What is Obesity in Pregnancy?

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Being overweight or obese means having an abnormal or excessive accumulation of body fat that increases the risk of complications for both mother and baby during pregnancy.

A simple way to measure obesity is the body mass index (BMI), calculated by dividing a person's weight (in kg) by the square of the height (in metres): units kg/m2. A person with a BMI between 25 and 30 is considered to be overweight while one with a BMI greater than or equal to 30 is considered obese.

It is estimated that over 40% of pregnant women are overweight or obese. The prevalence has increased in the last 20 years. The main trigger is the availability of low-priced, high-calorie foods with little or no nutritional value.

Risk of complications for pregnant woman

Excess body fat increases the risk of complications during pregnancy. It increases the probability of having diabetes and high blood pressure during pregnancy, preeclampsia, thromboembolic events, anaesthetic complications and requiring an intervention during childbirth (increased instrumental delivery and caesarean section). It also increases maternal mortality and worsens the prognosis of the pregnant woman in the long term.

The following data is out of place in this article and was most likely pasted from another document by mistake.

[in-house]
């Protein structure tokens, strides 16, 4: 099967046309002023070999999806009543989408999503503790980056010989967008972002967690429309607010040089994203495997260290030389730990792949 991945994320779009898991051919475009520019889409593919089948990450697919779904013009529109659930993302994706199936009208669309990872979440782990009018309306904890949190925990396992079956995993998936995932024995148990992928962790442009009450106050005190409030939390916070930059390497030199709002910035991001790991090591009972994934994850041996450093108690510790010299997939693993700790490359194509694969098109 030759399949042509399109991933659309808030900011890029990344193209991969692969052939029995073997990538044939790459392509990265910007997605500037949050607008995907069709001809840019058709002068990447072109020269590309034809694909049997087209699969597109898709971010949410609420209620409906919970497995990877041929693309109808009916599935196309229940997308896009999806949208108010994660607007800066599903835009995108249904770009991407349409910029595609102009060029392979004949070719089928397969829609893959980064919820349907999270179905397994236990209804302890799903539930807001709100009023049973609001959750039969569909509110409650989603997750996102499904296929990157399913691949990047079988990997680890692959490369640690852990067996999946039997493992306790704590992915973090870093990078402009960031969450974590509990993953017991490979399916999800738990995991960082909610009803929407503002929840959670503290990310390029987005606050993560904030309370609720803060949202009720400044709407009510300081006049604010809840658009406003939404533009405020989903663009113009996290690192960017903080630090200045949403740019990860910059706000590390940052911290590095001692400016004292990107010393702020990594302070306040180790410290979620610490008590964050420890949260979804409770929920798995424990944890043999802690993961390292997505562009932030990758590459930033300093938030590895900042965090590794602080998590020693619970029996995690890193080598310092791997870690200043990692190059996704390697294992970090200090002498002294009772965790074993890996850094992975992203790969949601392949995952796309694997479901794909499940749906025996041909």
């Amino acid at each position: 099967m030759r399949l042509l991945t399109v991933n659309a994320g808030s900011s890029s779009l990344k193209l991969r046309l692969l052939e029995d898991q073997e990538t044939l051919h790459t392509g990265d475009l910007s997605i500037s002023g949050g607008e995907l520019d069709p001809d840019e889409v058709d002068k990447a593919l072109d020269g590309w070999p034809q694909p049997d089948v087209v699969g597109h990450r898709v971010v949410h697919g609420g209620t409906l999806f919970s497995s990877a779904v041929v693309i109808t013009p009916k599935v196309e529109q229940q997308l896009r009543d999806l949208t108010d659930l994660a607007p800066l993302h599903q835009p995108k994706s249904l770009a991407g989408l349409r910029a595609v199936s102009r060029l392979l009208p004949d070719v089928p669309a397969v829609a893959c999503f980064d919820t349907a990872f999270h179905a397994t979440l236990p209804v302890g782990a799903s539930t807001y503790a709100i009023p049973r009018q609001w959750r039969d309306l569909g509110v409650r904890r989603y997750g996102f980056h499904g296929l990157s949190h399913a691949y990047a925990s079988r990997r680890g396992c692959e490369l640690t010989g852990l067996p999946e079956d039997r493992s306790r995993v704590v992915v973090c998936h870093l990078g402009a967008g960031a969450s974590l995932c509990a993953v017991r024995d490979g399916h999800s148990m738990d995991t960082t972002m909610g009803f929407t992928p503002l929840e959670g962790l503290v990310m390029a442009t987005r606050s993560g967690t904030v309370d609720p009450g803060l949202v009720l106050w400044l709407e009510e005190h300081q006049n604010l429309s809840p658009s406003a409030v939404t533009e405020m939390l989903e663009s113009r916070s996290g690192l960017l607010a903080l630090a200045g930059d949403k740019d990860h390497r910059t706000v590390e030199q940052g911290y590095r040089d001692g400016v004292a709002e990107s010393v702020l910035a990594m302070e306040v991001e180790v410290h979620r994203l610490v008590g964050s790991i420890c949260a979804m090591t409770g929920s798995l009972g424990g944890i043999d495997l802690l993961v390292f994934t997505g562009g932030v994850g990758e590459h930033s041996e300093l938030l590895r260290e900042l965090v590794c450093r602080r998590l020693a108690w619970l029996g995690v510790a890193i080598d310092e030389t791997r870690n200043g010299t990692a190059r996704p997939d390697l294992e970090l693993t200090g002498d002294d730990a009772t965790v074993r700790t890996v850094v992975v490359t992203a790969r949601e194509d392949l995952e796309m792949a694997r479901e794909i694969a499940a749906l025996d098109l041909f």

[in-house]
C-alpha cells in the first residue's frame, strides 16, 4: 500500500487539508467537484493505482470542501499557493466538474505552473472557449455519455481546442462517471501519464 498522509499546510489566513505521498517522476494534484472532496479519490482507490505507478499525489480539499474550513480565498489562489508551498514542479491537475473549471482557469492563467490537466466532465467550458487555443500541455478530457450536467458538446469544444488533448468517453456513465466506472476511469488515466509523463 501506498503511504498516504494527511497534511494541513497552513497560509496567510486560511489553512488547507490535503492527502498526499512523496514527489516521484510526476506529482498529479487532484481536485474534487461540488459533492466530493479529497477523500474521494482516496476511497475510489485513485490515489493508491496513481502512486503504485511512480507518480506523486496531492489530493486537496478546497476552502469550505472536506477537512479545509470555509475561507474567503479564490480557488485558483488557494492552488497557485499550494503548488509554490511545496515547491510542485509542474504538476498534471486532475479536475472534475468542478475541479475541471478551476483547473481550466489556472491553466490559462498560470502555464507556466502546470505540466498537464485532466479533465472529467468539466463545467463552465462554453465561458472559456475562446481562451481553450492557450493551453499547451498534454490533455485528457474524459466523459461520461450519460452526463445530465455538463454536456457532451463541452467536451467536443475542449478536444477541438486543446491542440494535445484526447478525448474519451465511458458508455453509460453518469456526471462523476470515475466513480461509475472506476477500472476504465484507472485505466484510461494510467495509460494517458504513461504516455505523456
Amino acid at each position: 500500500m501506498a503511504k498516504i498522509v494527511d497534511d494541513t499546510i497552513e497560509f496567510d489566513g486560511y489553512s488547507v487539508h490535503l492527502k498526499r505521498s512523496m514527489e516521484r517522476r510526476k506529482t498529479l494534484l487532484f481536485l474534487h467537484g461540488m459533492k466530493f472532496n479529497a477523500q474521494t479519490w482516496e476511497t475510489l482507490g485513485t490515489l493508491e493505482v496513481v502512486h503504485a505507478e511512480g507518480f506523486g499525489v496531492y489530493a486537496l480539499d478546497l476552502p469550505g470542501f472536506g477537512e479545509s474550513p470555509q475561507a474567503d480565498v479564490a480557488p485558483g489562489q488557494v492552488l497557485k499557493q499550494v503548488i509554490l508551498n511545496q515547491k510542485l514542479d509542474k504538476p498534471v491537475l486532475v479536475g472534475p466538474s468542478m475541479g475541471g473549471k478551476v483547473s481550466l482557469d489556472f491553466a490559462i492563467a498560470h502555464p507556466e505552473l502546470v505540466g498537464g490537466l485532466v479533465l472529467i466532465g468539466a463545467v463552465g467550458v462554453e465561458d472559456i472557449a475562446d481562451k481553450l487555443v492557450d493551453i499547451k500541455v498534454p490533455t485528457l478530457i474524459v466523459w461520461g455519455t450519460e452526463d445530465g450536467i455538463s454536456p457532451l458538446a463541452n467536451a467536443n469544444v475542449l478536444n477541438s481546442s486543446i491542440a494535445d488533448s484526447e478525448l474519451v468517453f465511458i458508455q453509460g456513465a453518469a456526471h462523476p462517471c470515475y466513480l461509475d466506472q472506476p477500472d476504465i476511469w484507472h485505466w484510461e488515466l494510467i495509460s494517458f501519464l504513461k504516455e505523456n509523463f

Risk of foetal and perinatal complications

Excess maternal body fat increases the risk of structural abnormalities in the newborn (e.g., cardiac and central nervous system abnormalities) and their lack of detection (up to 25% of abnormalities are not detected by ultrasound in pregnant women with obesity).

Similarly, it increases the risk of premature births, macrosomia (high birth weight), neonatal death and the probability of the child developing obesity and metabolic diseases during infancy.

The donations that can be done through this webpage are exclusively for the benefit of Hospital Clínic of Barcelona through Fundació Clínic per a la Recerca Biomèdica and not for BBVA Foundation, entity that collaborates with the project of PortalClínic.


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